Mister Miracle #2 Breaths New Life Into the New Gods
There have been so many attempts to reboot and revamp the New Gods that it’s hard to keep track of them all. Usually, the creative team’s approach seems to drain as much Jack Kirby from the comics as possible, by giving them crappy new costumes or personalities that they barely resemble the characters that they used to be. So one of the more impressive feats of the new Mister Miracle series by Tom King and Mitch Gerads is that it’s not denying the Kirby touches, but rather embracing them and moving the franchise forward in a unique way. Even after only two issues, this is by far the most entertaining New Gods stories in a long, long time.
It’s a little too soon to make comparisons to Watchmen, but King and Gerads have taken on a similar nine-panel grid for nearly every page in Mister Miracle. The story progression isn’t always fast, but there are so many moments to explore. These characters now have nuance! There are shades of grey that have made it possible to sympathize with Granny Goodness and suspect the worst of Orion. Somebody is lying to Mister Miracle, but it’s truly a mystery as to who his true enemy is.
This is the the final war between the New Genesis and Apokolips, but it doesn’t feel like it fits in with any DC continuity. Trust me when I say that it doesn’t have to. Taken on its own terms, it’s a very intense and even claustrophobic tale that keeps the narrative tightly focused on Scott Free and Big Barda. We don’t have a larger view of the war; all we see are Scott and Barda trying to survive it. More accurately, she’s put her head down and embraced the war, while Scott is questioning everything and showing his new “Highfather” exactly how he feels about him.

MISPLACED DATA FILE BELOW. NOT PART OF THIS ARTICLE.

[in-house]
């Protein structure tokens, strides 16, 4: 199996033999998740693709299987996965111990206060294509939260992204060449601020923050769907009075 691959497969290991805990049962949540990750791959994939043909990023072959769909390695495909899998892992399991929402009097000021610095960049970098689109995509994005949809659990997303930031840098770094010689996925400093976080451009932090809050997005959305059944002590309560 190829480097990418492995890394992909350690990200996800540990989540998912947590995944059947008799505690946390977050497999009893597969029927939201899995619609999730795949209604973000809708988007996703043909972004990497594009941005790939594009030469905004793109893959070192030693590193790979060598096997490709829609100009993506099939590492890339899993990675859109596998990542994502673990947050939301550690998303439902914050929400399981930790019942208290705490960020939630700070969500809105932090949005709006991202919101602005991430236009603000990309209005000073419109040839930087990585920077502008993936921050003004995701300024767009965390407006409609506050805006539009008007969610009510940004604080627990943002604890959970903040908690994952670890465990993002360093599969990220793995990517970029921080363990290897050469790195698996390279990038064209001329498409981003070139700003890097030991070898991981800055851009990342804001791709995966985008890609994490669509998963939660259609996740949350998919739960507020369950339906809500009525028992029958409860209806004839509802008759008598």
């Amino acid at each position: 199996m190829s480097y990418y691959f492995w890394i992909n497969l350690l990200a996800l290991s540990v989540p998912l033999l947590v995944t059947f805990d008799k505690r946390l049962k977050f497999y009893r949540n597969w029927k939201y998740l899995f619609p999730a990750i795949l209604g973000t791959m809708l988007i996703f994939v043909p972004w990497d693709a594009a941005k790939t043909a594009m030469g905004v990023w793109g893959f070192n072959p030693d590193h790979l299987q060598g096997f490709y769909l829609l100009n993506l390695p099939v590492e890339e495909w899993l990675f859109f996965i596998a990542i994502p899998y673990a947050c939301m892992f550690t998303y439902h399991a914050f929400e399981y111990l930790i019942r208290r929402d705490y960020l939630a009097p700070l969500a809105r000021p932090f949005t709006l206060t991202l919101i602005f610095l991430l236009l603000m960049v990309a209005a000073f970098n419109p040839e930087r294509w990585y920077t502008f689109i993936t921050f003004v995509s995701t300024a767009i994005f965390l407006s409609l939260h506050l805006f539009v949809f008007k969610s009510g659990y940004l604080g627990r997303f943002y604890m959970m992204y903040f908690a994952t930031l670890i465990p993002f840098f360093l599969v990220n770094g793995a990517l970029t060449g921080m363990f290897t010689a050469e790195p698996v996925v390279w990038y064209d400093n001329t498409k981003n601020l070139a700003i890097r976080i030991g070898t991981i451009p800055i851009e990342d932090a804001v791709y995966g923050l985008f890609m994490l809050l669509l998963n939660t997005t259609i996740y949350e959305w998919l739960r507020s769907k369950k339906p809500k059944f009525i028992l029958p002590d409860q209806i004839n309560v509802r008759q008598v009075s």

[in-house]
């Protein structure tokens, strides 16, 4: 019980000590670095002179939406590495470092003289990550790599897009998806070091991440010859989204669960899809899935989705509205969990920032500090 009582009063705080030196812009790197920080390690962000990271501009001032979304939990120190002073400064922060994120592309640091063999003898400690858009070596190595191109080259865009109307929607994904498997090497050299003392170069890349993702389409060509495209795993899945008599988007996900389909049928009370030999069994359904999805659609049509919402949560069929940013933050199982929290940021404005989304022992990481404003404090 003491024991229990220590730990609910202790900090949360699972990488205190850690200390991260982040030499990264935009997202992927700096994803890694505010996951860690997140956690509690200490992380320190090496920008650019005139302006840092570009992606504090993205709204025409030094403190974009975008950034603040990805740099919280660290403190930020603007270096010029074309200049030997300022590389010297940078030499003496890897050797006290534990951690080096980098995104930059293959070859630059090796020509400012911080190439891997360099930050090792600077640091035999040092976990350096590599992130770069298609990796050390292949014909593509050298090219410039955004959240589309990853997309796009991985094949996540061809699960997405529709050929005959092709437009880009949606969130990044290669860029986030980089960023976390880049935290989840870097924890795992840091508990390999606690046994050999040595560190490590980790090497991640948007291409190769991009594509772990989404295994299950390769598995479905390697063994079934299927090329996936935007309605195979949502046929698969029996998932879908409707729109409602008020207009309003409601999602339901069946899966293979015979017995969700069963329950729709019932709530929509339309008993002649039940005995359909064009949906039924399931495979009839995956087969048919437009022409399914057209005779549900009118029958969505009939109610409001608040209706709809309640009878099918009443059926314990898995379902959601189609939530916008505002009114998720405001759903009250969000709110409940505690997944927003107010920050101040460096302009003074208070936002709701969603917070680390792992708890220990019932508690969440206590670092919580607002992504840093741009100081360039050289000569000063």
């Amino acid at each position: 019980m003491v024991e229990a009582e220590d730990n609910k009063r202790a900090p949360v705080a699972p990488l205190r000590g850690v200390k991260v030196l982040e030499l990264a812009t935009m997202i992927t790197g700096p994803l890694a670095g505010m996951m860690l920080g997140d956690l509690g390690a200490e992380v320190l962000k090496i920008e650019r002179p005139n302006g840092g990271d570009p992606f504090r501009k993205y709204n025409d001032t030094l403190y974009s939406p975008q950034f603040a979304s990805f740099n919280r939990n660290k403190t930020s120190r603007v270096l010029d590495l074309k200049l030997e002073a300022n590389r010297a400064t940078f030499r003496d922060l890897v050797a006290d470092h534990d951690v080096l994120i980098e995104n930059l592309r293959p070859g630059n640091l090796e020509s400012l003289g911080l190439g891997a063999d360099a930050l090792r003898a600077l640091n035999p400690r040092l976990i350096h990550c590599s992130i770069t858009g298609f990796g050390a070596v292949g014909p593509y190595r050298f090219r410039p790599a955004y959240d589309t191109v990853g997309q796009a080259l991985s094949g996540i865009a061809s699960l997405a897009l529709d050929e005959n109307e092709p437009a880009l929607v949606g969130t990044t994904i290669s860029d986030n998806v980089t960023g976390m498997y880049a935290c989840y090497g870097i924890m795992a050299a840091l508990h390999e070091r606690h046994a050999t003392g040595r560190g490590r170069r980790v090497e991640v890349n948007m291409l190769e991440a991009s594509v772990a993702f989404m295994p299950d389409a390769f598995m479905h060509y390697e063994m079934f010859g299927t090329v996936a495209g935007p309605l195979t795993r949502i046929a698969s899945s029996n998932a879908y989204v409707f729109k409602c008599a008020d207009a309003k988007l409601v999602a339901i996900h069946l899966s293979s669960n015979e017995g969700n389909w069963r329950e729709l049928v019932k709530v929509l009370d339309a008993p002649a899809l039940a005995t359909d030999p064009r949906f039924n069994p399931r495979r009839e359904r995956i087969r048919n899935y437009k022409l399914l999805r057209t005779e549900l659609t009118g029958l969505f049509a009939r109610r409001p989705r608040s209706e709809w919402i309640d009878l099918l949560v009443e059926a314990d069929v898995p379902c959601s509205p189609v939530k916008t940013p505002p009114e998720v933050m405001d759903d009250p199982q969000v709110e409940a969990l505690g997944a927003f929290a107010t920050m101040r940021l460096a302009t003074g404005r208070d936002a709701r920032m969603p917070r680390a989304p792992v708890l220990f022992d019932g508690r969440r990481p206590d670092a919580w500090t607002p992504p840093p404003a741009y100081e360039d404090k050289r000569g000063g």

More than almost any other book currently being published at DC, this feels like a story that only works as a comic. King and Gerards have incorporated the text and narration so seamlessly that Darkseid casts a long shadow even though his presence is only felt through the empty black panels that state “Darkseid is.” Keeping Darkseid off-the-page has made him seem even more remote and dangerous. It’s a small touch, but Darkseid can only be punched so many times by Superman and the Justice League before he starts losing his big bad clout. Here, Darkseid is almost unknowable, and certainly untouchable.
Because Gerads has so many panels to work with, the facial expressions of his characters have taken on an added importance. We can actually see the rage and contempt between Orion and Scott even though they don’t even talk to each other. And we see something in Granny Goodness that we’ve never seen before. She may actually care about Scott, or she’s a master of deception. Either interpretation seems accurate, and it’s a testament to King’s story that it feels wildly unpredictable. I don’t know where this is going, and that’s an exciting sensation. Mister Miracle has been such refreshing change from the standard superhero comics that it stands alone as one of the best titles of the year. If the rest of the series is as good as the first two issues, this could be a modern classic.
Images: DC Comics